From The Garden by P. Allen Smith

Ready, Set, Prune!

The first thing everyone should know about pruning is that, much like a bad haircut, a botched pruning job will grow out eventually. The chances of getting the job done right are improved if you use good, sharp tools, make clean cuts, and consider the plant’s growth habit. And you can’t go wrong by removing dead wood, crisscrossing branches and limiting the removal to one-third of the plant’s size. The obvious reasons to prune are to reduce the size of a plant, maintain its shape or improve its appearance. Thinning out the center branches also will help keep a plant healthy, and removing center branches opens up air circulation, which keeps diseases in check.

Pruning in late winter when many shrubs and trees are dormant invigorates the plants for abundant growth in the spring. In this part of the country, late winter is February. Pruning should be handled before new spring growth begins but after the threat of severe cold has passed.

what to prune in late winter
summer flowering trees: Ornamental trees that bloom in summer such as crape myrtle, vitex, smoke tree and rose of Sharon
hydrangea paniculata and h. arborescens: Unlike their cousin H. macrophylla, these two hydrangeas bloom on new wood, so cut them back hard to promote growth and flowers. H. paniculata can be cut back to two buds above the base of the flower stem. Prune H. arborescens back to varying heights of 1 to 3 feet from the ground.
fruit trees: Fruit trees flower on growth from the previous season, but pruning should be done when the tree is dormant. There will be some flower and fruit loss, but pruning promotes vigorous growth and larger, better tasting fruit. Each type of fruit tree has some special requirements, so research before you begin cutting.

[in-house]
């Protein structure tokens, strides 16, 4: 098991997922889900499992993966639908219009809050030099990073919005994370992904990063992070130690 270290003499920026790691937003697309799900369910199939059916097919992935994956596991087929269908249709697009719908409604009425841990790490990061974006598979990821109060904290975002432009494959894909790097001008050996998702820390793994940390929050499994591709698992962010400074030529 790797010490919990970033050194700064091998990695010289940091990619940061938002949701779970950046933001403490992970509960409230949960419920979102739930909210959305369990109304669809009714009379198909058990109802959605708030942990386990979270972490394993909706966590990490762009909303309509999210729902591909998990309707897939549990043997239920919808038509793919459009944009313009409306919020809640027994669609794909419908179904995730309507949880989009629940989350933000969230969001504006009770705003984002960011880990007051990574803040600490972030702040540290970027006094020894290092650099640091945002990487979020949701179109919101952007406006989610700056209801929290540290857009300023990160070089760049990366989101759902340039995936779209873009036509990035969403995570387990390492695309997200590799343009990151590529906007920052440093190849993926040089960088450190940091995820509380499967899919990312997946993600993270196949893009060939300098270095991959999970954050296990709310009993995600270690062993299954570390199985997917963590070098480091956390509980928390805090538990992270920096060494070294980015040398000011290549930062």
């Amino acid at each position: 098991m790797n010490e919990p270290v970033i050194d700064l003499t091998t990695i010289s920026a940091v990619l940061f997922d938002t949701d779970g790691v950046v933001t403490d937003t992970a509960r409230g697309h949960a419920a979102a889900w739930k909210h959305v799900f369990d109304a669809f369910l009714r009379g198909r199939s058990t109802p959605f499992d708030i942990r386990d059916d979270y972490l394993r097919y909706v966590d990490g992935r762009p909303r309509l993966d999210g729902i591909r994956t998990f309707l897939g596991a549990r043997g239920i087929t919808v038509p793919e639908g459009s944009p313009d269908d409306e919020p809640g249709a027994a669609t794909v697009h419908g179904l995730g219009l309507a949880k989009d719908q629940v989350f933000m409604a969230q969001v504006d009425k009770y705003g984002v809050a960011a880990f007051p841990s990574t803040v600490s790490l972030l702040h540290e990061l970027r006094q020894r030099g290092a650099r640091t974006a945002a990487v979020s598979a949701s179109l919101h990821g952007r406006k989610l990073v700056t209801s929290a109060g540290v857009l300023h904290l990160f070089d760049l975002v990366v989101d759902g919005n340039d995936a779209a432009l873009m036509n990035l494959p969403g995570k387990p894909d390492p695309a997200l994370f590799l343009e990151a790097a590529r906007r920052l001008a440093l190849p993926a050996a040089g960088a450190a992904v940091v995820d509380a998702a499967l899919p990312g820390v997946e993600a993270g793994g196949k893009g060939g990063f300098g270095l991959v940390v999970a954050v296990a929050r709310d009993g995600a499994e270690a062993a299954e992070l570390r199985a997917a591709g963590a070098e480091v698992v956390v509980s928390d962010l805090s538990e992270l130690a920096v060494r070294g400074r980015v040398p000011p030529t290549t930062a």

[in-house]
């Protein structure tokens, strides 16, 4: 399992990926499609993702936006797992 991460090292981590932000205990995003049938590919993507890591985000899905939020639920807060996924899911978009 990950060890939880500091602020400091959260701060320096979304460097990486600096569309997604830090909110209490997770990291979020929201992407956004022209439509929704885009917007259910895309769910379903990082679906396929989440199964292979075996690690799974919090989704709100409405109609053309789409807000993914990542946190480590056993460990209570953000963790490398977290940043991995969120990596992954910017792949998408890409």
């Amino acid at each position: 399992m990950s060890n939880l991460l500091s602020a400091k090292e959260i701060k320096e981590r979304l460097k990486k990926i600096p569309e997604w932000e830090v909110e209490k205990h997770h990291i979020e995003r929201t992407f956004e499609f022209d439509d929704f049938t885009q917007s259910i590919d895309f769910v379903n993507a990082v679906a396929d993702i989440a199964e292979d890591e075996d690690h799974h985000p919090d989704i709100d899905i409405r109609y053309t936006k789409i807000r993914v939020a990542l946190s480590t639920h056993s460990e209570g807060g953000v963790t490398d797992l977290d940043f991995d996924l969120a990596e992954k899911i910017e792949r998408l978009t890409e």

roses: In this region, hybrid tea, old-fashioned and climbing roses should be pruned right before the leaf buds break.

what NOT to prune in late winter
spring flowering shrubs: Forsythia, quince, azaleas, bridal wreath spirea and other shrubs that bloom in spring should be pruned immediately after they flower.
spring flowering trees: Lilacs, ornamental fruit trees, Eastern redbuds and others should be pruned right after the trees have finished flowering.
hydrangea macrophylla: Old-fashioned, pompon hydrangeas set bloom buds on the previous year’s growth. It’s safe to remove faded flowers and dead branches.
once-blooming roses: Old-fashioned roses that only flower once each growing season bloom on old wood and should be pruned in the summer after they have flowered.
gardenias: Prune immediately after they bloom.
bleeding trees: Maples, birches, dogwoods, walnuts and elms produce copious amounts of sap when they are pruned in late winter. Pruning won’t hurt them, but it will be less messy
in summer.

Photo: Jane Colclasure

essential tools
▶ A sharp pocket knife is great for making small cuts.
▶ Hedge shears are designed to cut small twigs or shrubs and are a must for broadleaf evergreens such as boxwoods, hollies and yews.
▶ By-pass pruners are suited for branches larger than a pencil and can be used for perennials and shrubs with thin stems like roses or azaleas.
▶ Loppers make big bites when you need some leverage. They are best for dead wood because they tend to crush rather than cut. This crushing action can damage living cells in a branch, which could cause a longer healing time for the tree or shrub.
▶ Saws also are ideal for large branches and can be used for cutting living wood. The more teeth on the saw, the finer the cut and the easier the healing process will be on the plant.
▶ Pole saws and pole pruners are handy for reaching into large shrubs or for working overhead.
▶ It’s time to call a pro if you can’t reach a limb from the ground with a pole pruner, the limbs are heavier than you can manage, or the tree is near power lines.

P. Allen Smith is an author, conservationist, and TV host of Garden Home on PBS and Garden Style (check your local listings). He uses his Arkansas home, Moss Mountain Farm, to promote the local food movement, organic gardening and the preservation of heritage poultry. For tours of the farm, visit

Photo above: Jane Colclasure